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Lymphadenitis is the medical term for enlargement in one or more lymph nodes, usually due to infection. Lymph nodes are filled with white blood cells that help your body fight infections. When lymph nodes become infected, it's usually because an infection started somewhere else in your body. Rarely, lymph nodes can enlarge due to cancer.
You have about 600 lymph nodes in your body, but normal lymph nodes may only be felt below your jaw, under your arms, and in your groin area.
A normal lymph node is small and firm. When lymph nodes become infected, they usually increase in size, become tender, and may be felt in other areas of your body during a physical exam.
Infections that spread to lymph nodes are usually caused by bacteria, a virus, or a fungus. It is important to learn how the infection spread into your lymph nodes so that the right treatment can be started.
Lymphadenitis can be one of two types:
Lymphadenitis occurs when one or more lymph nodes are infected by a bacteria, a virus, or a fungus. When lymph nodes become infected, it's usually because an infection started somewhere else in your body.
The main symptom of lymphadenitis is enlarged lymph nodes. A lymph node is considered enlarged if it is about one-half inch wide. Symptoms caused by an infected lymph node or group of nodes may include:
The symptoms of lymphadenitis may look like other medical conditions or problems. Always see your healthcare provider for a diagnosis.
If you have lymphadenitis, the most important parts of your diagnosis are usually your history and the physical exam done by your healthcare provider. You may be asked about your symptoms, such as chills and fever, any recent travel, any breaks in your skin, and recent contact with cats or other animals. Then, during the physical exam, your healthcare provider will look for signs of infection near the enlarged lymph nodes.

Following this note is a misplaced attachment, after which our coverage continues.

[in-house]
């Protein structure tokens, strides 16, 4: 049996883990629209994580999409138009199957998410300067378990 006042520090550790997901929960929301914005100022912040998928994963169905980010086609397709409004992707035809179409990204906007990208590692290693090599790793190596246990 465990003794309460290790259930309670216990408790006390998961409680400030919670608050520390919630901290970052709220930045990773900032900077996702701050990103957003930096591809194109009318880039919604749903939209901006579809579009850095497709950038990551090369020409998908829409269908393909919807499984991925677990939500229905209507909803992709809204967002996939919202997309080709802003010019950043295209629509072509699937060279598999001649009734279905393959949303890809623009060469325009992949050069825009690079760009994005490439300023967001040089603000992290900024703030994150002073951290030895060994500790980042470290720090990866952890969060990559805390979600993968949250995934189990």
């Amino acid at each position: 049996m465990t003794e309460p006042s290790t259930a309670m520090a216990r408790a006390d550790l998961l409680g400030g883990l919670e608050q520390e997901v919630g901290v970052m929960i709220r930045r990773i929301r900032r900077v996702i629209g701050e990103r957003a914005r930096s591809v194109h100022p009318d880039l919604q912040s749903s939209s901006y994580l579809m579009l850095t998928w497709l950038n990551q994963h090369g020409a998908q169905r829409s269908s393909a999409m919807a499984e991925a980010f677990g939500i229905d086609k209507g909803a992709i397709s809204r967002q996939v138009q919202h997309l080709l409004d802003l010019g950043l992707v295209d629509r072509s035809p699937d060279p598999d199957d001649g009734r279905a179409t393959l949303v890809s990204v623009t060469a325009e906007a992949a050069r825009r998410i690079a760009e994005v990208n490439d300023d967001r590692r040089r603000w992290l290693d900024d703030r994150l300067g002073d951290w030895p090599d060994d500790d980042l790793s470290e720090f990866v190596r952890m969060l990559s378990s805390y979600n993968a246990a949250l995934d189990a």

These tests may be needed to help make the diagnosis:
Your healthcare provider will figure out the best treatment based on:
The exact type of treatment depends on what type of infection has spread into your lymph nodes. Once an infection has spread into some lymph nodes, it can spread quickly to others and to other parts of your body, so it's important to find the cause of the infection and start treatment quickly.
Treatment for lymphadenitis may include:
The best way to prevent lymphadenitis is to see your healthcare provider at the first sign of any infection or if you notice a tender swelling that feels like a little lump just beneath your skin. Make sure to cleanse and use antiseptic on any scratches or breaks in your skin and always practice good hygiene.
Take all your medicines exactly as prescribed and keep all your follow-up appointments. Don't use any over-the-counter medicines without first talking to your healthcare provider. Cool compresses and elevating the affected part of your body may help relieve pain and swelling while your medicines are doing their work.
In most cases, lymphadenitis clears up quickly with proper treatment, but it may take more time for lymph node swelling to go away. Be sure to let your healthcare provider know if your lymphadenitis symptoms come back.
If your symptoms get worse or you have new symptoms, call your healthcare provider.
Tips to help you get the most from a visit to your healthcare provider:
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